answers-2 - Answers to Questions for Review 1. A shortage...

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Answers to Questions for Review 1. A shortage occurs when, at a given price, quantity demanded exceeds quantity supplied. Scarcity implies that not everyone can consume as much of a good as he wants. A good can be scarce without a shortage occurring if the price of the good is set at the market equilibrium. 2. The supply curve would be a horizontal line where the price equals zero. The demand curve would be a typical demand curve. If the price is greater than zero, then the market system is acting to allocate resources; not everyone can have as much as they want. 3. Some examples: Parking places for the president of the college; giving seniors priority in class assignments. Shortage of parking spaces and students being bumped from preregistration. 4. The former implies a shift in the supply curve; the latter a movement along the supply curve. 5. a. Change in demand b. Change in quantity demanded (shift in supply) c. Change in the quantity demanded (shift in supply) d. Change in demand 6. Because consumers prefer to pay a lower price. 7. The allocative function of price is not important with vertical, or nearly vertical, supply curves, e.g., land. 8. True. D' D S S+T P Q a b a-T b-T P* Buyer's share for tax with D' = (a-P*)/T Buyer's share for tax with D = (b - P*)/T 9. For the tax burden to fall mostly on consumers rather than producers (buyers rather than sellers), you want to find a product (or products) for which the quantity supplied is very responsive to price but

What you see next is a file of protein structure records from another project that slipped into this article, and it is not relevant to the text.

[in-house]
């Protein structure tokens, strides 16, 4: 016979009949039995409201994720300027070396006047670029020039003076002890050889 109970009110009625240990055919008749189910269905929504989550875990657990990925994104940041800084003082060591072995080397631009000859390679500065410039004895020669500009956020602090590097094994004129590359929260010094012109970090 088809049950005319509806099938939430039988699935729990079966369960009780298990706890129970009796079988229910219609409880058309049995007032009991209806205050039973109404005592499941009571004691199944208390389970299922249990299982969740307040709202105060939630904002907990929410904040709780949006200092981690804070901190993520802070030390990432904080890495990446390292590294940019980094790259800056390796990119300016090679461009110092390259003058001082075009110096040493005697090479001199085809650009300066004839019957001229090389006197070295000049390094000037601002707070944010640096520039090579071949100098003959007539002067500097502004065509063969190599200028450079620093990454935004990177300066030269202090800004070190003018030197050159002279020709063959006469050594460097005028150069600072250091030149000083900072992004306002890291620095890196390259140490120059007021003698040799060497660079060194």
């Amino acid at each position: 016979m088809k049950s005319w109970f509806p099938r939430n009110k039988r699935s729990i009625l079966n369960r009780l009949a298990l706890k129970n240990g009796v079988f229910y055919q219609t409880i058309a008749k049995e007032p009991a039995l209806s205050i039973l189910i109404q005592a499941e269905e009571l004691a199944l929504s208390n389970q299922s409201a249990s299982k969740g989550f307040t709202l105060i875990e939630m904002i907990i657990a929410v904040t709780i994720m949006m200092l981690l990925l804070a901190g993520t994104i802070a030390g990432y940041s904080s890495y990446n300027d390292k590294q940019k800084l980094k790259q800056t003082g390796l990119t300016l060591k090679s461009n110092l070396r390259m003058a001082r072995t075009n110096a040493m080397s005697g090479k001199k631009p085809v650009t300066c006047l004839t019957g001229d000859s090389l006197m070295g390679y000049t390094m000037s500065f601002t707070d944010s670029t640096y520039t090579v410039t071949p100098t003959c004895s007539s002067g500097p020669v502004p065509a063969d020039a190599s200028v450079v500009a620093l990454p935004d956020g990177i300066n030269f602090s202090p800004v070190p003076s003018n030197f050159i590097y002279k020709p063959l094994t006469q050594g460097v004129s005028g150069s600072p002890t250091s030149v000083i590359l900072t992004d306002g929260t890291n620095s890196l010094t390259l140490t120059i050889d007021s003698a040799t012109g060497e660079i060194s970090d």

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quantity demanded is less responsive to price. Addictive goods like cigarettes and alcohol may fit this description. 10. If a poor person were given $50,000 in cash, it is unlikely he would spend it on a Mercedes, since he probably has other, more pressing wants. Since the gift Mercedes would fetch less than the cash gift, most poor persons would choose the cash. Answers to Chapter 2 Problems 1. The supply curve after the tax is shown as S' in the diagram. The new equilibrium quantity will fall to 2. The equilibrium price paid by the buyers is now $4/oz. The price received by the sellers is now $2/ oz. Price ($/ounce) Quantity 5 4 3 2 1 S D 6 (tons/year) S' 1 2 3 4 5 6 2. The supply curve tells us that at a quantity of 2 tons/yr, suppliers will be willing to supply additional titanium at a price of $2/oz. At that same quantity, buyers are willing to pay $4/oz. Suppose a supplier sells one ounce to a new buyer at a price of $3. This will make the supplier better off by $1. The buyer will also be better off by $1. 3. With the tax of T = $2/oz on sellers, the supply curve shifts up by the amount of the tax from P = Q to P = 2 + Q. The intersection of the tax-ridden supply curve and the new demand curve is found by solving 8 – Q = 2 + Q for Q = 3 tons. Inserting the quantity into the demand curve yields a price buyers pay of P = 8 – 3 = 5 an ounce and hence a price sellers receive of P = 5 – 2 = 3 an ounce. The
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This note was uploaded on 04/08/2008 for the course ECON 302 taught by Professor Toossi during the Spring '08 term at University of Illinois at Urbana–Champaign.

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answers-2 - Answers to Questions for Review 1. A shortage...

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